As opposed to single-coil pickups, Humbuckers are double-wound, with the two coils wrapped in opposite directions, canceling the background hum. Humbuckers have a fuller, warmer sound than single-coil pickups and are popular in rock and metal.

P90 Pickups

P90 pickups are a type of single-coil pickup with a higher output, making them punchier and more suited to gritty forms of music such as punk rock. They’re an excellent compromise between single coils and humbuckers.

Bridge Types

Many guitarists need to pay more attention to the bridge, which influences the reliability of a guitar, the convenience of string change, and other factors. While there are numerous types of guitar bridges, they can be divided into two groups: fixed and floating.

Fixed Bridges

Fixed bridges, also known as hardtails, are fastened into place and have saddles on which the strings rest. They remain stationary and do not move. Fixed bridges’ simplicity translates into low maintenance and relatively simple string change for even the most unskilled guitarists. Because they are fixed, they have better tuning stability when performing string bends.

Floating Bridges

Floating bridges have a whammy bar or tremolo arm that lets you change the sound of a string without bending it. You can lower the pitch by pressing the tremolo and raise it by pulling the arm. The Floyd Rose is a famous floating bridge with two tremolos that lock together.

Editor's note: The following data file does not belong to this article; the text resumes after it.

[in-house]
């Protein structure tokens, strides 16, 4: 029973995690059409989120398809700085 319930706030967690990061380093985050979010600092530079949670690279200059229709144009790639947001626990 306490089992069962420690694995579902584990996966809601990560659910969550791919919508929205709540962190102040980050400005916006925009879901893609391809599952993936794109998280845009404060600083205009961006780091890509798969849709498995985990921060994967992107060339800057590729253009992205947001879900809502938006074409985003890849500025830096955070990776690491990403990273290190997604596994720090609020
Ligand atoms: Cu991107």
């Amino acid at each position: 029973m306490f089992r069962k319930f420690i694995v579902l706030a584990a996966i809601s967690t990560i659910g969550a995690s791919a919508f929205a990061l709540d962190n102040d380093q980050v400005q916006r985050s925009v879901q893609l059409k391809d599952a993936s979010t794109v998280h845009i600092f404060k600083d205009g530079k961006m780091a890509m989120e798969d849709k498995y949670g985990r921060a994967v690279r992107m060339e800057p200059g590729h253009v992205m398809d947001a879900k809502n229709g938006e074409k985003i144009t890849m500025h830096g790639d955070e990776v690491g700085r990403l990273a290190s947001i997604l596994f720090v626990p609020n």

Floating bridges give you more ways to be artistic and express yourself. Still, they are more likely to go out of tune (especially after bending a string a lot) and harder to fix. You should start with a hardtail bridge if you are starting.

22 vs. 24 Frets

Most guitars have 22 or 24 frets, though some variations exist. Even though this may not seem like a big change, it will change how you play in the long run. A guitar with 24 frets gives you two more semitones of expression than one with 22 frets, and bending the high E string at the 24th fret gives you even more. Because of this, many lead players prefer guitars with 24 frets.

On the other hand, rhythm guitarists or soloists who don’t go as high up the fingerboard tend to stick with 22 frets. This is because a 22-fret guitar has 2 fewer frets, so the neck pickup is farther from the bridge. This makes the tone warmer.

6-string vs. 7-string vs. 8-string guitars

Standard for an electric guitar, most guitars have 6 strings. But as stronger music styles like progressive metal and djent have grown in popularity in recent years, so has the use of extended-range guitars.